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I (Rmrfstar) believe that the information included in these books should be incorporated into this article ASAP. Unfortunately, they're not easy to find...
Electronegativity: The Pauling scale is the most commonly used system for electronegativity, and most complete electronegativity lists use it. These lists also put francium as the lowest electronegativity with 0.7. However, some of the reported values may be estimated rather than calculated. The Allen scale may be a more complete system, and it places caesium as the least electronegative element. However, it is difficult to find lists of Allen electronegativity values to confirm this. There seems to be no one source which says all of that, so for now, the Pauling value will remain, unless a better source can be found.
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Some of the text in this entry was rewritten from Los Alamos National Laboratory - Francium. Additional text was taken directly from the Elements database 20001107, and Webster's Revised Unabridged Dictionary (1913). Other information was obtained from the sources listed on the main page but was reformatted and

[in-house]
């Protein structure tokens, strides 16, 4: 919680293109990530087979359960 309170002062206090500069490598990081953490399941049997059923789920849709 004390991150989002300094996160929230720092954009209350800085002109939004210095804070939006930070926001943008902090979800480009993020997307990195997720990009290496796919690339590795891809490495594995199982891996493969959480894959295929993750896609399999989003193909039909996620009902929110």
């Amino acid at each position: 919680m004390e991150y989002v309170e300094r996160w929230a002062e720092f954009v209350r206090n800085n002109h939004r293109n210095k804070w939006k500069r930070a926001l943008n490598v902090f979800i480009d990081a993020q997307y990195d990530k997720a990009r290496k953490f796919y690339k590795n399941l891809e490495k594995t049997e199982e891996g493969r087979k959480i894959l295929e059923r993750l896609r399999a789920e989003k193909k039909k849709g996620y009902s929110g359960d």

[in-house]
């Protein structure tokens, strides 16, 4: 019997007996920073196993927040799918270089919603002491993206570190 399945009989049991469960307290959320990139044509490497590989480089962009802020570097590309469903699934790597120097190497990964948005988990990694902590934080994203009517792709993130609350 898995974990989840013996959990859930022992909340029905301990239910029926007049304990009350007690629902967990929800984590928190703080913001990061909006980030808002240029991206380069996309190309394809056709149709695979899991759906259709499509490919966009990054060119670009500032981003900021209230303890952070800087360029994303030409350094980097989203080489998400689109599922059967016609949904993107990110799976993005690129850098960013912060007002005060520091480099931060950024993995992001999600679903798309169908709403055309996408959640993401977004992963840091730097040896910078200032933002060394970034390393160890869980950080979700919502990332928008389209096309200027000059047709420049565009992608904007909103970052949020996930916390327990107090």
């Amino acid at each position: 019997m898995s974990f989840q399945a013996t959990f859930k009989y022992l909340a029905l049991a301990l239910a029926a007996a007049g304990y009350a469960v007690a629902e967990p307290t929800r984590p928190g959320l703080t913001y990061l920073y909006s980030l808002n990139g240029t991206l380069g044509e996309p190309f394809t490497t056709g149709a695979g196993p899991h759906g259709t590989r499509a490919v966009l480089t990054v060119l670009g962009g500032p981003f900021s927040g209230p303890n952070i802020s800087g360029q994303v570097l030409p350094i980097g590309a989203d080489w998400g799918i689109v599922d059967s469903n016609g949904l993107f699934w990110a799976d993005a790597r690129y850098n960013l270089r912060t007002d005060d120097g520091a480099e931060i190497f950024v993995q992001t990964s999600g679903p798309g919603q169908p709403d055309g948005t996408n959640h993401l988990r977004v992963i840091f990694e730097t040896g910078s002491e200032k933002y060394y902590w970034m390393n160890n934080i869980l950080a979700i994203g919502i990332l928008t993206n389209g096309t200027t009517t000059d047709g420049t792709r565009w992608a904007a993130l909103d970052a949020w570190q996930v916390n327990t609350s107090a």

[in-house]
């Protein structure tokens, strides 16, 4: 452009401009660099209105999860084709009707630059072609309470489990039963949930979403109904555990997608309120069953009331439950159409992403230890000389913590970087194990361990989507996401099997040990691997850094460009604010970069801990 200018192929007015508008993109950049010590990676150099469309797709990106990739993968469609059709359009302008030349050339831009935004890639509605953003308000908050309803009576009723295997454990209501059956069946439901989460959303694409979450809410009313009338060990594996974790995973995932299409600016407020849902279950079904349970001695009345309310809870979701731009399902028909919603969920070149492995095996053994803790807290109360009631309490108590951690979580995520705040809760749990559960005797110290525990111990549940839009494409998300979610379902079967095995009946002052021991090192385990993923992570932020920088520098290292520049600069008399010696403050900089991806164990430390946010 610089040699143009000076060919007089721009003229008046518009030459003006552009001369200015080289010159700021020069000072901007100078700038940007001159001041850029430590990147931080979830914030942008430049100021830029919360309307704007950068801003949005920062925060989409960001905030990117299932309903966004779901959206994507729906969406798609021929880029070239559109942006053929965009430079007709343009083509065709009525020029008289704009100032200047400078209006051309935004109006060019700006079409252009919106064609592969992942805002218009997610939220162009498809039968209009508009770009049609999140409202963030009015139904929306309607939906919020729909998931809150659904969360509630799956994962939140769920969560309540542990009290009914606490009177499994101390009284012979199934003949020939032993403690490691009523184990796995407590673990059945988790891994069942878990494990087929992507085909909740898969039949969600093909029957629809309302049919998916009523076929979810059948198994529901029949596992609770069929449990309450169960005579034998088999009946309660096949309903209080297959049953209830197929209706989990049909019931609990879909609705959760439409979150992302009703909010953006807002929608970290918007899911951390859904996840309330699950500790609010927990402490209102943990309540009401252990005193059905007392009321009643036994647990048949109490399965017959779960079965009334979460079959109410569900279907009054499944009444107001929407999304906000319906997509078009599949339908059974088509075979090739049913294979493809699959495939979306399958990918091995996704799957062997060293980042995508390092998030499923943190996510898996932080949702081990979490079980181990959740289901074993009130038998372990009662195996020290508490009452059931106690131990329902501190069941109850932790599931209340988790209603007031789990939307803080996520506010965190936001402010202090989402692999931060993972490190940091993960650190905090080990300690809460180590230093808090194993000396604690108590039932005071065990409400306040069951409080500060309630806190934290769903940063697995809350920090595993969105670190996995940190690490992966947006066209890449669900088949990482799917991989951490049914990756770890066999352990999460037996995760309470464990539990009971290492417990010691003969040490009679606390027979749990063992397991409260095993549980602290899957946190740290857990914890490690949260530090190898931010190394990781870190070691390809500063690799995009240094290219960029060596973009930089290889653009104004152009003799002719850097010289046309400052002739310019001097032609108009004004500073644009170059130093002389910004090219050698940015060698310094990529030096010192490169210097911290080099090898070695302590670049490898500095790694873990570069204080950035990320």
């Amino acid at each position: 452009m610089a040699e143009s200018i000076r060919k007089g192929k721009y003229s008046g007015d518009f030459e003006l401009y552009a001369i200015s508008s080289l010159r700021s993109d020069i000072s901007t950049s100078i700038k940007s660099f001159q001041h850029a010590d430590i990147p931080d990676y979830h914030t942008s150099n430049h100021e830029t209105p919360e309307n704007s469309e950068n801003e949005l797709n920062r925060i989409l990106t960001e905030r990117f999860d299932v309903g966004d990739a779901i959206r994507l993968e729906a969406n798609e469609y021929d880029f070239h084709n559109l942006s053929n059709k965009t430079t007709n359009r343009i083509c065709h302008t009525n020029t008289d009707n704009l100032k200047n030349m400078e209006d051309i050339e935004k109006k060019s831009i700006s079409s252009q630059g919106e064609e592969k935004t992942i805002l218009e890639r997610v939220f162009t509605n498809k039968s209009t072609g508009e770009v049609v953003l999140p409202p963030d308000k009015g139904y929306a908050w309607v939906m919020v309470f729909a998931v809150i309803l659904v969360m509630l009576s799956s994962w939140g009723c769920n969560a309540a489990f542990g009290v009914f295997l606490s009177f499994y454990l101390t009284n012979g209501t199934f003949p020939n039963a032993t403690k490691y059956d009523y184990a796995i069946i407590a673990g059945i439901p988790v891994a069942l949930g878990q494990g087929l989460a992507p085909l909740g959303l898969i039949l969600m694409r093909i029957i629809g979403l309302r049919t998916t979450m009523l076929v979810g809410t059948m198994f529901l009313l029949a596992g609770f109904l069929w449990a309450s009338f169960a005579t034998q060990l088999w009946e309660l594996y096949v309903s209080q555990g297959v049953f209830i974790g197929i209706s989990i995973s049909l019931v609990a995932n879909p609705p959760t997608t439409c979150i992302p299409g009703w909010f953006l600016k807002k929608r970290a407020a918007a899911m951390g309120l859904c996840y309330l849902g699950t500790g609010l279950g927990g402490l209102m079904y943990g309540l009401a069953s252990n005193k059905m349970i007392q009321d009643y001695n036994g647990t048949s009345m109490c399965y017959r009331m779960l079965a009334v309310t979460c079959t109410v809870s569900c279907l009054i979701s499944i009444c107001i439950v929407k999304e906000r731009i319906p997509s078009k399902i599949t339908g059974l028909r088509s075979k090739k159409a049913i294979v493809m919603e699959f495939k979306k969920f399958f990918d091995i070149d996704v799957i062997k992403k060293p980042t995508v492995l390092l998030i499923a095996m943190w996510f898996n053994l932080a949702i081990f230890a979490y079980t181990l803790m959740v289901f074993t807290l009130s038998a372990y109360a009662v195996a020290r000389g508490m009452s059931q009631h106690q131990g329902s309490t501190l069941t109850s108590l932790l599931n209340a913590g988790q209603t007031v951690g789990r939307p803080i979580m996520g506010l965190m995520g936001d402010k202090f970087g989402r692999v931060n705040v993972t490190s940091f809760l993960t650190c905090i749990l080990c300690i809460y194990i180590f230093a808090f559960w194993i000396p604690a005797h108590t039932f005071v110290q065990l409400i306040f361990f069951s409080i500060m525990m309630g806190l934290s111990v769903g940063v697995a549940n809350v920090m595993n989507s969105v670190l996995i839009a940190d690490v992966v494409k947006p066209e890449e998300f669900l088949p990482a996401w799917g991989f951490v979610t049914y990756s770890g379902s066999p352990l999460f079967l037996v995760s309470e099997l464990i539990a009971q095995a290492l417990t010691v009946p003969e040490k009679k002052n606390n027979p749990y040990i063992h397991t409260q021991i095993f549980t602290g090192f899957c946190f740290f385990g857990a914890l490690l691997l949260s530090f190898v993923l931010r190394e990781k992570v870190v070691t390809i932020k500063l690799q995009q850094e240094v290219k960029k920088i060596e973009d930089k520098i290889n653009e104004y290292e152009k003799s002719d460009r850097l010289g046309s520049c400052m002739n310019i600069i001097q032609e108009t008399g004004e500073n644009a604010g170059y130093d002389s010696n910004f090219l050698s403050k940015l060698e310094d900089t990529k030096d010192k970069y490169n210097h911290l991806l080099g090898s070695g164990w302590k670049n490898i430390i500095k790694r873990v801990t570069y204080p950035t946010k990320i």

I am no expert in this subject, but maybe we could change the phrase "making it possibly the rarest elements in the crust, along with astatine." to "making it one of the rarest elements in the crust, next to astatine." See astatine talk page for more info.
The article says
- "Francium is the most unstable of the naturally occurring elements: its most stable isotope, francium-223, has a half-life of only 22 minutes. In contrast, astatine, the second-least stable naturally occurring element, has a half-life of 8.5 hours."
However, the astatine article says
- "Astatine-219, with a half-life of 56 seconds, is the longest lived of the naturally occurring isotopes."
- Fair point. Because of this complication I would note that Fr-223 has 22 minutes and that its alpha daughter At-219 with 56 s is the longest-lived natural At isotope, though synthetic At-210 is far longer-lived. (And this is why I tend not to think of At and Fr, along with Tc, Pm, Np, and Pu, as natural at all: they either need very rare processes to make with our pitiful neutron flux today along with the low SF rates of uranium, or just don't live long enough and anyway come from obscure side branches of the natural decay chains, unlike primordial Th and U as well as secondary Po, Rn, Ra, Ac, and Pa that are a permanent fixture of the Earth as long as Th and U are still around.) Double sharp (talk) 05:23, 18 August 2016 (UTC)
I finally get why francium is more common than astatine, astatine is longer lived, but that isotope is synthetic. The longest lived natural astatine is not as long lived as francium. 32ieww (talk) 02:09, 14 February 2017 (UTC) 32ieww (talk) 02:09, 14 February 2017 (UTC)
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